Some magazine accessories also give you a nice performance boost at a low cost. I think a great backup magazine for the Glock 26 is the Magpul 12-round magazine. The standard Glock 26 mag will hold 10 rounds of 9mm and still fit flush with the grip. This is great for concealment, but if you opted to carry a backup magazine, it might not be a bad idea to use a slightly extended mag that gives you a little bit of extra capacity and more real estate to grip onto when you are shooting. The Glock 26 magazines made by Magpul are slightly larger than the factory Glock 26 magazines, but give two more rounds of capacity.

    Image result for magpul GL12

    Glock 26 with the Magpul GL-12 twelve round magazine.

    I am also a tremendous fan of the Taran Tactical Innovations baseplates made by my good buddy Taran Butler in Los Angeles. These truly add only a fraction of a fraction of an inch to the Glock 42 and Glock 43 single stack magazines, but you get an extra round of capacity.  They cost less than $30. I consider the TTI base plate essential for the Glock 42 or Glock 43:

    The TTI baseplate for the Glock 42 and Glock 43 convert these single stack guns from 6 rounders to 7 rounders at little cost to size or your wallet.

    #5: Buttons and Levers (MAYBE)

    Finally, the last and only upgrade your carry Glock could possibly need would be determined by the generation you are carrying. For every generation of Glock, we wouldn’t fault you for picking up an extended slide release. The factory slide release on the vast majority of Glocks tends to be difficult to engage for all but experienced Glock users. It’s a small tab of thin metal that rides pretty close to the frame.

    That slide release sure is teensy.

    Compare the Glock slide release to the factory release from the Beretta 92, which is a robust release that is extremely easy to engage.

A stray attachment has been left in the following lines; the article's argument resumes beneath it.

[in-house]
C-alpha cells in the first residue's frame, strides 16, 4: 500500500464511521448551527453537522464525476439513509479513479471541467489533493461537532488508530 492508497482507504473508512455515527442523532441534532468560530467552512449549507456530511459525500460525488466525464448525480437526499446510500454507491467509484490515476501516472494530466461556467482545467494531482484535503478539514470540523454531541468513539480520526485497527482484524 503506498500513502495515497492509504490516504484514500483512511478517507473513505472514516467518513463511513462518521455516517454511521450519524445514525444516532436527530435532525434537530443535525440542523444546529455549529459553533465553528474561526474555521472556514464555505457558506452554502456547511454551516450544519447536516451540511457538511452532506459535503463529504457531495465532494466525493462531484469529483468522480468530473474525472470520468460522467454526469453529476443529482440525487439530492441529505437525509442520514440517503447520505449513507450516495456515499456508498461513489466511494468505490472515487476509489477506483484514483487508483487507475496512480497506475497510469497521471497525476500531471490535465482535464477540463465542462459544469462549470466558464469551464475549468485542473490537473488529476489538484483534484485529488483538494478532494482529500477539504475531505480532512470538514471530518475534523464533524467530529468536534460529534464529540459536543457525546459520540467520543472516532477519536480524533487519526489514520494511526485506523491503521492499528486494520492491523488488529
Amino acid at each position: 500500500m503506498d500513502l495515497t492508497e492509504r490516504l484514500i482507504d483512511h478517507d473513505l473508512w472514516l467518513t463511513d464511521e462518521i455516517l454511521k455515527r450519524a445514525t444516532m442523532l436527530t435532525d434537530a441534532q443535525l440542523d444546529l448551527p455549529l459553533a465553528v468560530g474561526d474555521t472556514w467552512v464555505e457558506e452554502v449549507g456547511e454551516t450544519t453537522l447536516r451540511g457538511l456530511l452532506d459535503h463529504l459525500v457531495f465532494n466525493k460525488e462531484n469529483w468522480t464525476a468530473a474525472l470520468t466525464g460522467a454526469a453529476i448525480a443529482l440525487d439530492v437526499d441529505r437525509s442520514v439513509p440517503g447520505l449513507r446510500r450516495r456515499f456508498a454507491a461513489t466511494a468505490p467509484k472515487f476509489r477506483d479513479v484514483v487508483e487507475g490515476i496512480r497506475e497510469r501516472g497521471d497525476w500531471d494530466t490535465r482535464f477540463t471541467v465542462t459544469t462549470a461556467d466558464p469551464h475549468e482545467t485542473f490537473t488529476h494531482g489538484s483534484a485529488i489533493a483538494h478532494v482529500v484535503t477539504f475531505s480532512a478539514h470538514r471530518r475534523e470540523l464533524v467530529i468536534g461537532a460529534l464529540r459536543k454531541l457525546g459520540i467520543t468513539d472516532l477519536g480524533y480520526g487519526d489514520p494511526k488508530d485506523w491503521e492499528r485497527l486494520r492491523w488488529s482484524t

Image result for beretta 92fs

    By contrast, the Beretta 92 has a substantial slide release, making it easy to drop the slide on a fresh magazine.

    Obviously, there are plenty of third-party options, but Glock’s OEM extended slide release, which is featured on some of Glock’s out-of-the-box-tournament-ready-guns should work just fine. It is similar to the standard release, but it adds a small ledge that’s much easier to gain purchase on.

    Notice the factory extended slide release on this Glock 34 MOS. In my opinion, Glock should consider adding this as a factory option to its full-size and compact models, like the 17 and 19. It’s small enough that accidental deployment likely won’t be an issue, but it is also much easier to use for most shooters than the standard release tab.

    If you have a Gen 4 or Gen 5 Glock then Glock is fine! You don’t need anything else. You are done. Stop reading.

    But, if you have a Gen 3 or earlier Glock, it would be understandable if you felt inclined to add an extended magazine release button. I personally don’t have an issue with the Gen 3 and prior magazine releases, but I can concede that it is diminutive, and especially in contrast to the excellent magazine release from the Gen 4 and the Gen 5 guns.

    The Gen 3 and earlier mag release is very low-profile.

    By contrast, the mag release on the Gen 4, Gen 5, and other new Glocks is an outstanding blend of concealability (i.e., you won’t accidentally drop your mag while carrying) and usability.

    There’s really no reason to deviate from the factory magazine release in the Gen 4 or Gen 5 models for concealed carry.

    So there are your five acceptable modifications to your factory Glock. Have any other suggestions? Feel free to leave them in the comments, but frankly, as a longtime Glock user, carrier, and all-around superfan, you are going to have a hard time convincing me that there are any other mods that are useful on your factory Glock as it concerns concealed carry.

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    James Reeves

    • NRA-licensed concealed weapons instructor, 2012-present
    Maxim Magazine’s MAXIMum Warrior, 2011
    • TFBTV Executive Producer
    • Former Regional Sales Rep, Interstate Arms Corp., MA
    • Champion, Key West Cinco De Mayo Taco Eating Competition
    • GLOCK® Certified Pistol Operator, 2017-2022
    • Lawyer